The Violin in Baize replaced—
And Ear—and Heaven—numb—
by Emily Dickinson
All Photos taken with a Nikon D90 (various places – South Mumbai, India and Antonio’s, Tagaytay)
grateful slice: old fashioned doesn’t mean out of style
“When I admire the wonder of a sunset or the beauty of the moon, my soul expands in worship of the Creator.” – Mahatma Gandhi (internationally esteemed for his doctrine on non-violent protest, 1869 – 1948)
Worship is a loaded word and prayer, an extremely personal thing.
I guess you can say I grew up with a specific version of both. I also learned to reject a lot of this version as a young misguided adult and jaded academic/scholar. At some point though, I started to search and once again yearn for that connection I had severed so callously as a twenty something. Someone was definitely listening, I guess, because to make a long spiritual story short, I re-met God just a few years back with a brand new heart and with a whole new set of eyes. Frankly, my life as a thirty something has not been the same since.
Anyway, my experience is really all I know up close and there’s no way I am an expert on either. I mean, I do not know enough to comfortably write about religious diversity at length lest I let my ignorance about the many different ways to worship God fall through the cracks of my sentences. That’s the last thing I want to happen. What I did try to do while I was in Ahmedabad and Mumbai was capture what I saw behind the lens. The varied and colorful offerings, the different places of worship, the diverse rituals and plethora of belief systems. I also tried to snap the sincerity, the earnestness, the compassion and the intimacy between man and his/her G/god/s. From Ganesh, the Hare Krishna, to Buddha, MumbaDevi, to the Jains, to the Haji Ali Shrine and the Christian service that S and I attended the only Sunday I was there, spirituality was definitely part of this maximum trip because it was everywhere I looked. I hope the gallery is an apt glimpse. Om. Amen.Namaste.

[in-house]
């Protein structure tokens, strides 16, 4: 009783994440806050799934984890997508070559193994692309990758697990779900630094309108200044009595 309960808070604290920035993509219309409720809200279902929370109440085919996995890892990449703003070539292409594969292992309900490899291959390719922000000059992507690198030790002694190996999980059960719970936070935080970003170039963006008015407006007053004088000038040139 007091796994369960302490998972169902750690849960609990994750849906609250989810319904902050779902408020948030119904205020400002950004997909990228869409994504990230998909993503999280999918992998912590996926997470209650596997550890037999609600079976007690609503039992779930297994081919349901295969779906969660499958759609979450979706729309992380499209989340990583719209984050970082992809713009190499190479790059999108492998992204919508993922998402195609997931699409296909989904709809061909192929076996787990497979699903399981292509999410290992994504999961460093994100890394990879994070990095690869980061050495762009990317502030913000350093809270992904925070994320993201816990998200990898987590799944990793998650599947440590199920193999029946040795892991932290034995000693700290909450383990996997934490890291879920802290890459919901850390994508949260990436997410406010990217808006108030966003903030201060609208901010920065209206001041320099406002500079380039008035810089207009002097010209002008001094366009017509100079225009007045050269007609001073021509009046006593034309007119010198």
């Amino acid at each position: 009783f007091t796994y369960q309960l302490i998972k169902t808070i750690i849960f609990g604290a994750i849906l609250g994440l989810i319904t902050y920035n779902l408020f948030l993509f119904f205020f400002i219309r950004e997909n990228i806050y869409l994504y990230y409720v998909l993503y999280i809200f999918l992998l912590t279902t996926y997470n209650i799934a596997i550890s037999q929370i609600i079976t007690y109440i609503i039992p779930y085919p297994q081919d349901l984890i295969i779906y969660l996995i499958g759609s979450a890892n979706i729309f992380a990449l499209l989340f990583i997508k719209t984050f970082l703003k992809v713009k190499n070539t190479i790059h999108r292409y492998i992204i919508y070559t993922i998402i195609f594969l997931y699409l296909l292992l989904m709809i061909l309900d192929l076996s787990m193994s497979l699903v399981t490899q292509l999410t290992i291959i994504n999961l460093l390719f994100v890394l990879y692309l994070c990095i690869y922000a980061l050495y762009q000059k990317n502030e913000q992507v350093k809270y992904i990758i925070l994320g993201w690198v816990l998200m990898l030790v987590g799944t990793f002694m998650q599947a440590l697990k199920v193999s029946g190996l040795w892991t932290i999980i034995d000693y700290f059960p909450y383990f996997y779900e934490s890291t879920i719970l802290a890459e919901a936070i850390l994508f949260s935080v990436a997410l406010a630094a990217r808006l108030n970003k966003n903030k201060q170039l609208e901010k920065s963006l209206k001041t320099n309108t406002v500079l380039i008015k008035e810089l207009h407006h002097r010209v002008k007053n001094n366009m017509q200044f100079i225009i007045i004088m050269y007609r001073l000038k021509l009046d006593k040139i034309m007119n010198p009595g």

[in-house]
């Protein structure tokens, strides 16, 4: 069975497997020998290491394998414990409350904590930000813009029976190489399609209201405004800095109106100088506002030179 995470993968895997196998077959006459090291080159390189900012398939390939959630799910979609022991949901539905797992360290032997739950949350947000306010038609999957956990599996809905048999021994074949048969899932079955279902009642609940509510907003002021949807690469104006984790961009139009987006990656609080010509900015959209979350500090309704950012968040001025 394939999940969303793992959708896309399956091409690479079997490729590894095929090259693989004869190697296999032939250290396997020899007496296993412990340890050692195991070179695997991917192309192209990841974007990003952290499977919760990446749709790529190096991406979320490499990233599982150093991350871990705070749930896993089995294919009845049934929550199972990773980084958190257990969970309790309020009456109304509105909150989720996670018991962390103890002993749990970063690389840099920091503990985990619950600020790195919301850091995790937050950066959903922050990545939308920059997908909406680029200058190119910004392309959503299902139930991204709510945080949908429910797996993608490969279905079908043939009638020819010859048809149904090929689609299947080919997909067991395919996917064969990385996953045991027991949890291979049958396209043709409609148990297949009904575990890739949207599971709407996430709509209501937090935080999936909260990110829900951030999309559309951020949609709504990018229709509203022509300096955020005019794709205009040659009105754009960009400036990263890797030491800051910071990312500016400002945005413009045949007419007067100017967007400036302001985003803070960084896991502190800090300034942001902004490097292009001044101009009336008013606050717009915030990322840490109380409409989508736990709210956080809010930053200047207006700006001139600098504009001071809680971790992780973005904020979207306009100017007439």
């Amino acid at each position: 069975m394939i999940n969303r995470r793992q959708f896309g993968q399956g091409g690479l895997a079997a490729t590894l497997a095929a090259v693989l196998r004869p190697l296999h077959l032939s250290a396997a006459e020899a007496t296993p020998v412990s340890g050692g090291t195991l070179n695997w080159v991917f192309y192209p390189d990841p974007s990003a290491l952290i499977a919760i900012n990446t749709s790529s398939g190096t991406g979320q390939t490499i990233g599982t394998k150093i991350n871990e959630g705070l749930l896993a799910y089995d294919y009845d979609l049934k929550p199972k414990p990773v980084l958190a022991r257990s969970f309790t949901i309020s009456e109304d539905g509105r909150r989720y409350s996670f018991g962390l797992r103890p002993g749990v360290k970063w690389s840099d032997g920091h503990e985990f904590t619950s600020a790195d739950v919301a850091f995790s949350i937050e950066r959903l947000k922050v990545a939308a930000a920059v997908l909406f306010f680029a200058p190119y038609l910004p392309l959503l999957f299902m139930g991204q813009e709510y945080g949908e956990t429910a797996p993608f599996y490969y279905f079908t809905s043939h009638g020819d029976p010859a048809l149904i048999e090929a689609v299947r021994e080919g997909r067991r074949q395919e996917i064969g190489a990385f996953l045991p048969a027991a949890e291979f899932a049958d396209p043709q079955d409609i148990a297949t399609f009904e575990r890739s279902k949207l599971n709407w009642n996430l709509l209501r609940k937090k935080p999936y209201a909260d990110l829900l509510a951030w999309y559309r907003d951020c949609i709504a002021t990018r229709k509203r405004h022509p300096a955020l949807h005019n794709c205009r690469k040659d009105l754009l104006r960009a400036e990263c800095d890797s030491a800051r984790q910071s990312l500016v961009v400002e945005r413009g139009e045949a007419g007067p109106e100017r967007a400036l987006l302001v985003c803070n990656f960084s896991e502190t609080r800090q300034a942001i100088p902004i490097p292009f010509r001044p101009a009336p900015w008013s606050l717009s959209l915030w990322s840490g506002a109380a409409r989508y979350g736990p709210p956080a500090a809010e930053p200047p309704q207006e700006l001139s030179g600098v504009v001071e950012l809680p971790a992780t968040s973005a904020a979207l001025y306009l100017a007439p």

grateful slice: the freedom to know G, in the most intimate way real to us
“People think dreams aren’t real just because they aren’t made of matter, of particles. Dreams are real. But they are made of viewpoints, of images, of memories and puns and lost hopes.” – John Dee , in SANDMAN #6:“24 Hours”
Sometimes it takes another trip to a completely different but familiar place, and for some time to pass, to wedge the distance necessary to write about the experience of other people’s culture, space and rituals unfamiliar. This is what I have been telling myself the past two weeks upon arriving from India, of course. Needless to say, Mumbai’s intensity left me breathless and overflowing with rainbow colored stories and tastes, I wrote at length about the futility of knowing where or how to begin while I was still there. So I let my photos speak for me, swirling then in the ennui of leaving for the second time. I’ve been home for awhile now though, and so far, I’ve worn my kurtas and my bangles, rings, told many stories, gave away my presents and uploaded a thousand pictures, and have gone to the beach and back. But still no three part post.
And just like the overzealous disclosure of a lucid dream, the specific details and the emotions and the logic, even the order of events, are slowly slipping away with every imperfect description, inadequate word said, and funny tale told. Which brings me here…EAT! Finally, the first installment of my three-part India post because I am deathly afraid of forgetting. So, here goes…